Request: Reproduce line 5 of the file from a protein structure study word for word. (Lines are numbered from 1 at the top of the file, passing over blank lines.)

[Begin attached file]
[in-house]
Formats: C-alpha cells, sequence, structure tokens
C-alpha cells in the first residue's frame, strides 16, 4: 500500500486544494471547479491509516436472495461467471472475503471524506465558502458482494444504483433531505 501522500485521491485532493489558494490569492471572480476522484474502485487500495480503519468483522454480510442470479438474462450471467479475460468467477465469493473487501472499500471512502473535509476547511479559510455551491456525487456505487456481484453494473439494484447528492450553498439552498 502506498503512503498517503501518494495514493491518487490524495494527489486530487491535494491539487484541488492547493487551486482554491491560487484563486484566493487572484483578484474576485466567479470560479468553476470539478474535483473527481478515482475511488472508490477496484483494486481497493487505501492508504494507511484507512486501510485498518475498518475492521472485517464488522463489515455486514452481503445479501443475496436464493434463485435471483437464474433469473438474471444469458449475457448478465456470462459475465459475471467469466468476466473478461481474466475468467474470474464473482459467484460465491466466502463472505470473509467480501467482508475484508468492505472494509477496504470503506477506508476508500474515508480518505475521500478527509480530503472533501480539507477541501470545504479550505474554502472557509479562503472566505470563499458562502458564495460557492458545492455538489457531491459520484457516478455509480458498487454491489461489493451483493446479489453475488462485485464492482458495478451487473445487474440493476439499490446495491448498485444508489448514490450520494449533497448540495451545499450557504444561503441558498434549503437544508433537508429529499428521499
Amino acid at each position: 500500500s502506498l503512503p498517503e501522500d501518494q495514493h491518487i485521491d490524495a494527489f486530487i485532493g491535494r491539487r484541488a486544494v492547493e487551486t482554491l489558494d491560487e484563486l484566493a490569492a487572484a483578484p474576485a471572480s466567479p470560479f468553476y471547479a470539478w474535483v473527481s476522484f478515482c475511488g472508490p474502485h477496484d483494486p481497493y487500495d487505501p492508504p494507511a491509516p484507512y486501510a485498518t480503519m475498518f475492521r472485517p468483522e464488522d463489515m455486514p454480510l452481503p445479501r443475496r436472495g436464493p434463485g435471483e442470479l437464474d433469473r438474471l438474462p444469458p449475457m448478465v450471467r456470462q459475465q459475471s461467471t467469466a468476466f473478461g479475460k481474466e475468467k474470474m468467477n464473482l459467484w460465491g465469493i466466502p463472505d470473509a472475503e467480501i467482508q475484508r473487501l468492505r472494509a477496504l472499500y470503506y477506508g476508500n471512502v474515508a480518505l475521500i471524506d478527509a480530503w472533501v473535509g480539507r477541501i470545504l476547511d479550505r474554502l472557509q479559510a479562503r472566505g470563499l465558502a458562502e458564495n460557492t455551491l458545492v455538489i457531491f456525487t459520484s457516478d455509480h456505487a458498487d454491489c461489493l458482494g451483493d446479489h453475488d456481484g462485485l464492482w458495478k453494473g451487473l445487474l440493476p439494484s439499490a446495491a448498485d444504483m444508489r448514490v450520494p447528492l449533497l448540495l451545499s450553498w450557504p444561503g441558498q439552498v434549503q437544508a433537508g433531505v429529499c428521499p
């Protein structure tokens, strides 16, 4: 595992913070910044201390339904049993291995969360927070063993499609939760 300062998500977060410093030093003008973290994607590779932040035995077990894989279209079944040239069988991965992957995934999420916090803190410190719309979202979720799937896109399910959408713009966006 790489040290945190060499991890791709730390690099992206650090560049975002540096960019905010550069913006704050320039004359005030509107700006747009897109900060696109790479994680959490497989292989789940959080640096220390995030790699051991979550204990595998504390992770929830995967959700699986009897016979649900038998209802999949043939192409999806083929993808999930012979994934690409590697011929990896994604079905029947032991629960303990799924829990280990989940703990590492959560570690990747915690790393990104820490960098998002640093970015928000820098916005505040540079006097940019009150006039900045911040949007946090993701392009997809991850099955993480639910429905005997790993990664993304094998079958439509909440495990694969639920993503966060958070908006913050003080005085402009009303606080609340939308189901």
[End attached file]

């Protein structure tokens, strides 16, 4: 595992913070910044201390339904049993291995969360927070063993499609939760 300062998500977060410093030093003008973290994607590779932040035995077990894989279209079944040239069988991965992957995934999420916090803190410190719309979202979720799937896109399910959408713009966006 790489040290945190060499991890791709730390690099992206650090560049975002540096960019905010550069913006704050320039004359005030509107700006747009897109900060696109790479994680959490497989292989789940959080640096220390995030790699051991979550204990595998504390992770929830995967959700699986009897016979649900038998209802999949043939192409999806083929993808999930012979994934690409590697011929990896994604079905029947032991629960303990799924829990280990989940703990590492959560570690990747915690790393990104820490960098998002640093970015928000820098916005505040540079006097940019009150006039900045911040949007946090993701392009997809991850099955993480639910429905005997790993990664993304094998079958439509909440495990694969639920993503966060958070908006913050003080005085402009009303606080609340939308189901």